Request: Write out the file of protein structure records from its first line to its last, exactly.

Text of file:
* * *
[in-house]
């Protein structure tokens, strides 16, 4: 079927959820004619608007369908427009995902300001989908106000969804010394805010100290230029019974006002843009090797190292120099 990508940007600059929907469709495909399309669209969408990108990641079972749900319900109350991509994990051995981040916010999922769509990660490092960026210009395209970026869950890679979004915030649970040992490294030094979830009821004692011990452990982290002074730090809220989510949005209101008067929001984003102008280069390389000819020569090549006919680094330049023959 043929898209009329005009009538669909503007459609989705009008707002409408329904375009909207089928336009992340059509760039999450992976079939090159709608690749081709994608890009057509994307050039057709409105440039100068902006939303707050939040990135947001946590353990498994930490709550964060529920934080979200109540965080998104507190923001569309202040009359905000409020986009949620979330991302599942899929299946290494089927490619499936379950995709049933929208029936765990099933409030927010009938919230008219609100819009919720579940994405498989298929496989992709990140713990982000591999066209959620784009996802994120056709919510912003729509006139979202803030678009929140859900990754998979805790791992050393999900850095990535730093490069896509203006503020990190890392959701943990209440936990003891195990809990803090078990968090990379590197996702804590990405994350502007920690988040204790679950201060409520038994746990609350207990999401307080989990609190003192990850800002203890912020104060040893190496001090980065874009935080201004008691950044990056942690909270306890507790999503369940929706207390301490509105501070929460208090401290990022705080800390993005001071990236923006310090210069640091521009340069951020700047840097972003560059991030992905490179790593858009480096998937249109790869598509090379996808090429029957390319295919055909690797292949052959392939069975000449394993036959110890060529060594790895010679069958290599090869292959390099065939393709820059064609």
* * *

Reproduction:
[in-house]
């Protein structure tokens, strides 16, 4: 079927959820004619608007369908427009995902300001989908106000969804010394805010100290230029019974006002843009090797190292120099 990508940007600059929907469709495909399309669209969408990108990641079972749900319900109350991509994990051995981040916010999922769509990660490092960026210009395209970026869950890679979004915030649970040992490294030094979830009821004692011990452990982290002074730090809220989510949005209101008067929001984003102008280069390389000819020569090549006919680094330049023959 043929898209009329005009009538669909503007459609989705009008707002409408329904375009909207089928336009992340059509760039999450992976079939090159709608690749081709994608890009057509994307050039057709409105440039100068902006939303707050939040990135947001946590353990498994930490709550964060529920934080979200109540965080998104507190923001569309202040009359905000409020986009949620979330991302599942899929299946290494089927490619499936379950995709049933929208029936765990099933409030927010009938919230008219609100819009919720579940994405498989298929496989992709990140713990982000591999066209959620784009996802994120056709919510912003729509006139979202803030678009929140859900990754998979805790791992050393999900850095990535730093490069896509203006503020990190890392959701943990209440936990003891195990809990803090078990968090990379590197996702804590990405994350502007920690988040204790679950201060409520038994746990609350207990999401307080989990609190003192990850800002203890912020104060040893190496001090980065874009935080201004008691950044990056942690909270306890507790999503369940929706207390301490509105501070929460208090401290990022705080800390993005001071990236923006310090210069640091521009340069951020700047840097972003560059991030992905490179790593858009480096998937249109790869598509090379996808090429029957390319295919055909690797292949052959392939069975000449394993036959110890060529060594790895010679069958290599090869292959390099065939393709820059064609």